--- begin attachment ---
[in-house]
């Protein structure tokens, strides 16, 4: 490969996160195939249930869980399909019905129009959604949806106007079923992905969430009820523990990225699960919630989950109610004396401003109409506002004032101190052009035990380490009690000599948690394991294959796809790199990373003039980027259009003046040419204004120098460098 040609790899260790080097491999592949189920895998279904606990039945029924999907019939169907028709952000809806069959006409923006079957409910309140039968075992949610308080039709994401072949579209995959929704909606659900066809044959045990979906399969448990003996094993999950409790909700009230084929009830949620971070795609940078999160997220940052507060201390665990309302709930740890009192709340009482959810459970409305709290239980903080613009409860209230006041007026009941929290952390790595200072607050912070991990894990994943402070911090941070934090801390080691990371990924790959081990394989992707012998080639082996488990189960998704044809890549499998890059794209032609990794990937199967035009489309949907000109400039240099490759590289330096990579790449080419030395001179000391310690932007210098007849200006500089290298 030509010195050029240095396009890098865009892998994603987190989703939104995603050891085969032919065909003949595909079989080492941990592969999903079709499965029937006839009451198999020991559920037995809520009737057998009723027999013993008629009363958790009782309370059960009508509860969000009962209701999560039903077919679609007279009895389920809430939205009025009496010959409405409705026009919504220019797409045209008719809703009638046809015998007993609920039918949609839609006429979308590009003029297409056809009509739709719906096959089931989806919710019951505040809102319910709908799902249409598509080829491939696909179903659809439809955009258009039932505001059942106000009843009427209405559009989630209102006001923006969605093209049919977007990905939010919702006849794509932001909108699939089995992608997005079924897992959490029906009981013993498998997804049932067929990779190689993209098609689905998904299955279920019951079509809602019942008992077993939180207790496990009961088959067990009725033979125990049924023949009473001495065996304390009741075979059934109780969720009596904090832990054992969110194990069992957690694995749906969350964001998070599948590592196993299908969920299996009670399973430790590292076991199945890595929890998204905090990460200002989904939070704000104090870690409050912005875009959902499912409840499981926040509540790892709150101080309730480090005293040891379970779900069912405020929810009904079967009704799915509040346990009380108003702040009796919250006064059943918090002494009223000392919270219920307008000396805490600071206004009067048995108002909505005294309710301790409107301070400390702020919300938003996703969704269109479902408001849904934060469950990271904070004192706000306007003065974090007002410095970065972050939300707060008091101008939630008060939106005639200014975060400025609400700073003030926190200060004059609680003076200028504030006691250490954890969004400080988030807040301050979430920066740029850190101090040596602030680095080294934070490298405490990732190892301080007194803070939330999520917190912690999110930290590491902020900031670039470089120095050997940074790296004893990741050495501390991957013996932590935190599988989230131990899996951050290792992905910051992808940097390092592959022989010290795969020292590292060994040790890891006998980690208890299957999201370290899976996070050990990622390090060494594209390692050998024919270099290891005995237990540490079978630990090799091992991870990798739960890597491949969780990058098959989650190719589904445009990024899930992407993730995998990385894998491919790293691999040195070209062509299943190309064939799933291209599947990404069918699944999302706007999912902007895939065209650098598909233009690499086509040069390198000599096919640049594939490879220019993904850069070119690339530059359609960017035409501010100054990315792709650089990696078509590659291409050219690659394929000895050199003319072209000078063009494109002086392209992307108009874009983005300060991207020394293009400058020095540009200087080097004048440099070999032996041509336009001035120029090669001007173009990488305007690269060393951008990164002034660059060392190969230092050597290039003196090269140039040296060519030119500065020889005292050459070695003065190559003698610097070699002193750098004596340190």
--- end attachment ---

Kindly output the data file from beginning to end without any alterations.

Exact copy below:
[in-house]
């Protein structure tokens, strides 16, 4: 490969996160195939249930869980399909019905129009959604949806106007079923992905969430009820523990990225699960919630989950109610004396401003109409506002004032101190052009035990380490009690000599948690394991294959796809790199990373003039980027259009003046040419204004120098460098 040609790899260790080097491999592949189920895998279904606990039945029924999907019939169907028709952000809806069959006409923006079957409910309140039968075992949610308080039709994401072949579209995959929704909606659900066809044959045990979906399969448990003996094993999950409790909700009230084929009830949620971070795609940078999160997220940052507060201390665990309302709930740890009192709340009482959810459970409305709290239980903080613009409860209230006041007026009941929290952390790595200072607050912070991990894990994943402070911090941070934090801390080691990371990924790959081990394989992707012998080639082996488990189960998704044809890549499998890059794209032609990794990937199967035009489309949907000109400039240099490759590289330096990579790449080419030395001179000391310690932007210098007849200006500089290298 030509010195050029240095396009890098865009892998994603987190989703939104995603050891085969032919065909003949595909079989080492941990592969999903079709499965029937006839009451198999020991559920037995809520009737057998009723027999013993008629009363958790009782309370059960009508509860969000009962209701999560039903077919679609007279009895389920809430939205009025009496010959409405409705026009919504220019797409045209008719809703009638046809015998007993609920039918949609839609006429979308590009003029297409056809009509739709719906096959089931989806919710019951505040809102319910709908799902249409598509080829491939696909179903659809439809955009258009039932505001059942106000009843009427209405559009989630209102006001923006969605093209049919977007990905939010919702006849794509932001909108699939089995992608997005079924897992959490029906009981013993498998997804049932067929990779190689993209098609689905998904299955279920019951079509809602019942008992077993939180207790496990009961088959067990009725033979125990049924023949009473001495065996304390009741075979059934109780969720009596904090832990054992969110194990069992957690694995749906969350964001998070599948590592196993299908969920299996009670399973430790590292076991199945890595929890998204905090990460200002989904939070704000104090870690409050912005875009959902499912409840499981926040509540790892709150101080309730480090005293040891379970779900069912405020929810009904079967009704799915509040346990009380108003702040009796919250006064059943918090002494009223000392919270219920307008000396805490600071206004009067048995108002909505005294309710301790409107301070400390702020919300938003996703969704269109479902408001849904934060469950990271904070004192706000306007003065974090007002410095970065972050939300707060008091101008939630008060939106005639200014975060400025609400700073003030926190200060004059609680003076200028504030006691250490954890969004400080988030807040301050979430920066740029850190101090040596602030680095080294934070490298405490990732190892301080007194803070939330999520917190912690999110930290590491902020900031670039470089120095050997940074790296004893990741050495501390991957013996932590935190599988989230131990899996951050290792992905910051992808940097390092592959022989010290795969020292590292060994040790890891006998980690208890299957999201370290899976996070050990990622390090060494594209390692050998024919270099290891005995237990540490079978630990090799091992991870990798739960890597491949969780990058098959989650190719589904445009990024899930992407993730995998990385894998491919790293691999040195070209062509299943190309064939799933291209599947990404069918699944999302706007999912902007895939065209650098598909233009690499086509040069390198000599096919640049594939490879220019993904850069070119690339530059359609960017035409501010100054990315792709650089990696078509590659291409050219690659394929000895050199003319072209000078063009494109002086392209992307108009874009983005300060991207020394293009400058020095540009200087080097004048440099070999032996041509336009001035120029090669001007173009990488305007690269060393951008990164002034660059060392190969230092050597290039003196090269140039040296060519030119500065020889005292050459070695003065190559003698610097070699002193750098004596340190």